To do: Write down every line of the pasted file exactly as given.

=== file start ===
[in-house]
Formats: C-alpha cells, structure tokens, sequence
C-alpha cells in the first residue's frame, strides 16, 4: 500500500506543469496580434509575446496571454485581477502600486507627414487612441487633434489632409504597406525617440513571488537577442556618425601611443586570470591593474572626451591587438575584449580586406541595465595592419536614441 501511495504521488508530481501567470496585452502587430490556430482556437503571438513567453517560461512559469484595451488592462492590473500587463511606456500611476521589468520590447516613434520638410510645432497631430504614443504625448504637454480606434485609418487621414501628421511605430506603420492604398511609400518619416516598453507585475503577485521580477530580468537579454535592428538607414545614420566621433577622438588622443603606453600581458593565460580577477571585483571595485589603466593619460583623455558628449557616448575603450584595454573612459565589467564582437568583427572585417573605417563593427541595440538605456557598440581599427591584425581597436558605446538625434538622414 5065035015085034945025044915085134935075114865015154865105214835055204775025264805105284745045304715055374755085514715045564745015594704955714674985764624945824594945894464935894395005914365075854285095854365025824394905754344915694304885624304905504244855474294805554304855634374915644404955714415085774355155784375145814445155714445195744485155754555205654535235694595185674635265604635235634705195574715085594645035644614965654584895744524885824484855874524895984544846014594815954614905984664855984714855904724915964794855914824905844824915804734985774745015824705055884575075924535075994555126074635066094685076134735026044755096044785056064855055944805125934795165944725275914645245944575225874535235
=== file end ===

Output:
[in-house]
Formats: C-alpha cells, structure tokens, sequence
C-alpha cells in the first residue's frame, strides 16, 4: 500500500506543469496580434509575446496571454485581477502600486507627414487612441487633434489632409504597406525617440513571488537577442556618425601611443586570470591593474572626451591587438575584449580586406541595465595592419536614441 501511495504521488508530481501567470496585452502587430490556430482556437503571438513567453517560461512559469484595451488592462492590473500587463511606456500611476521589468520590447516613434520638410510645432497631430504614443504625448504637454480606434485609418487621414501628421511605430506603420492604398511609400518619416516598453507585475503577485521580477530580468537579454535592428538607414545614420566621433577622438588622443603606453600581458593565460580577477571585483571595485589603466593619460583623455558628449557616448575603450584595454573612459565589467564582437568583427572585417573605417563593427541595440538605456557598440581599427591584425581597436558605446538625434538622414 5065035015085034945025044915085134935075114865015154865105214835055204775025264805105284745045304715055374755085514715045564745015594704955714674985764624945824594945894464935894395005914365075854285095854365025824394905754344915694304885624304905504244855474294805554304855634374915644404955714415085774355155784375145814445155714445195744485155754555205654535235694595185674635265604635235634705195574715085594645035644614965654584895744524885824484855874524895984544846014594815954614905984664855984714855904724915964794855914824905844824915804734985774745015824705055884575075924535075994555126074635066094685076134735026044755096044785056064855055944805125934795165944725275914645245944575225874535235